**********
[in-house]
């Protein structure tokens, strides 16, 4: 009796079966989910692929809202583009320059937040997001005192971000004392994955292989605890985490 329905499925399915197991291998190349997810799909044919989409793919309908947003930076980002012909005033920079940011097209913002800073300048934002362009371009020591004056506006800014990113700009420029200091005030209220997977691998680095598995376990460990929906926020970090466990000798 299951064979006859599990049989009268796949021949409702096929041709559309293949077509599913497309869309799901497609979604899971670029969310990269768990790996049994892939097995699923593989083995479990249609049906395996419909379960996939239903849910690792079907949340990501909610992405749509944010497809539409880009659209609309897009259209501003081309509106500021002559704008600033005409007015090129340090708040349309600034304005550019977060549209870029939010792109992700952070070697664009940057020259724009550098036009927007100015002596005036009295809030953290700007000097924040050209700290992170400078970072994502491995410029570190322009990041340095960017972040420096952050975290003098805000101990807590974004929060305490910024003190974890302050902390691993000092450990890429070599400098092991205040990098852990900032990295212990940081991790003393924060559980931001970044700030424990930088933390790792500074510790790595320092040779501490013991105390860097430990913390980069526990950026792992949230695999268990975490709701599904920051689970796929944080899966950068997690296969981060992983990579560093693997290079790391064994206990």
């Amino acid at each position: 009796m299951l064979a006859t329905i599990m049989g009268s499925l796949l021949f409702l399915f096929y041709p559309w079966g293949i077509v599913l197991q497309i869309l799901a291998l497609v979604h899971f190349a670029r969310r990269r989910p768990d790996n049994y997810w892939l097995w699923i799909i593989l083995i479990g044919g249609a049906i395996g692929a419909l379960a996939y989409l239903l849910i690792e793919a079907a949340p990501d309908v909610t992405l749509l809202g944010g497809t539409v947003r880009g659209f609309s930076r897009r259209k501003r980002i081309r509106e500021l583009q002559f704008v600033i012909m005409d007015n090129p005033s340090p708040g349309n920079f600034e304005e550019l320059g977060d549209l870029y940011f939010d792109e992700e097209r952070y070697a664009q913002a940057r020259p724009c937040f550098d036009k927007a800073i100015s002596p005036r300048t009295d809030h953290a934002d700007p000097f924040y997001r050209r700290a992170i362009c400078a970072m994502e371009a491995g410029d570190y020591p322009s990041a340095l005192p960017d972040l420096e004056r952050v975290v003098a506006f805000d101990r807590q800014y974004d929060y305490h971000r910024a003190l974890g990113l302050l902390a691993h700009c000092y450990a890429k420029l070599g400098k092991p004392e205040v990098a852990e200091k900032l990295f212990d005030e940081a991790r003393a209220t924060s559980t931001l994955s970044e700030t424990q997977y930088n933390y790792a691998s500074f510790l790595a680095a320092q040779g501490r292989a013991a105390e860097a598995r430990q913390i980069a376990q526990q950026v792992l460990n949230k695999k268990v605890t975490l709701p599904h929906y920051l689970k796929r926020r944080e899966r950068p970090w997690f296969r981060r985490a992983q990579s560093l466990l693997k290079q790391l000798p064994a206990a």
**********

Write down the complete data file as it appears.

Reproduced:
[in-house]
């Protein structure tokens, strides 16, 4: 009796079966989910692929809202583009320059937040997001005192971000004392994955292989605890985490 329905499925399915197991291998190349997810799909044919989409793919309908947003930076980002012909005033920079940011097209913002800073300048934002362009371009020591004056506006800014990113700009420029200091005030209220997977691998680095598995376990460990929906926020970090466990000798 299951064979006859599990049989009268796949021949409702096929041709559309293949077509599913497309869309799901497609979604899971670029969310990269768990790996049994892939097995699923593989083995479990249609049906395996419909379960996939239903849910690792079907949340990501909610992405749509944010497809539409880009659209609309897009259209501003081309509106500021002559704008600033005409007015090129340090708040349309600034304005550019977060549209870029939010792109992700952070070697664009940057020259724009550098036009927007100015002596005036009295809030953290700007000097924040050209700290992170400078970072994502491995410029570190322009990041340095960017972040420096952050975290003098805000101990807590974004929060305490910024003190974890302050902390691993000092450990890429070599400098092991205040990098852990900032990295212990940081991790003393924060559980931001970044700030424990930088933390790792500074510790790595320092040779501490013991105390860097430990913390980069526990950026792992949230695999268990975490709701599904920051689970796929944080899966950068997690296969981060992983990579560093693997290079790391064994206990």
């Amino acid at each position: 009796m299951l064979a006859t329905i599990m049989g009268s499925l796949l021949f409702l399915f096929y041709p559309w079966g293949i077509v599913l197991q497309i869309l799901a291998l497609v979604h899971f190349a670029r969310r990269r989910p768990d790996n049994y997810w892939l097995w699923i799909i593989l083995i479990g044919g249609a049906i395996g692929a419909l379960a996939y989409l239903l849910i690792e793919a079907a949340p990501d309908v909610t992405l749509l809202g944010g497809t539409v947003r880009g659209f609309s930076r897009r259209k501003r980002i081309r509106e500021l583009q002559f704008v600033i012909m005409d007015n090129p005033s340090p708040g349309n920079f600034e304005e550019l320059g977060d549209l870029y940011f939010d792109e992700e097209r952070y070697a664009q913002a940057r020259p724009c937040f550098d036009k927007a800073i100015s002596p005036r300048t009295d809030h953290a934002d700007p000097f924040y997001r050209r700290a992170i362009c400078a970072m994502e371009a491995g410029d570190y020591p322009s990041a340095l005192p960017d972040l420096e004056r952050v975290v003098a506006f805000d101990r807590q800014y974004d929060y305490h971000r910024a003190l974890g990113l302050l902390a691993h700009c000092y450990a890429k420029l070599g400098k092991p004392e205040v990098a852990e200091k900032l990295f212990d005030e940081a991790r003393a209220t924060s559980t931001l994955s970044e700030t424990q997977y930088n933390y790792a691998s500074f510790l790595a680095a320092q040779g501490r292989a013991a105390e860097a598995r430990q913390i980069a376990q526990q950026v792992l460990n949230k695999k268990v605890t975490l709701p599904h929906y920051l689970k796929r926020r944080e899966r950068p970090w997690f296969r981060r985490a992983q990579s560093l466990l693997k290079q790391l000798p064994a206990a």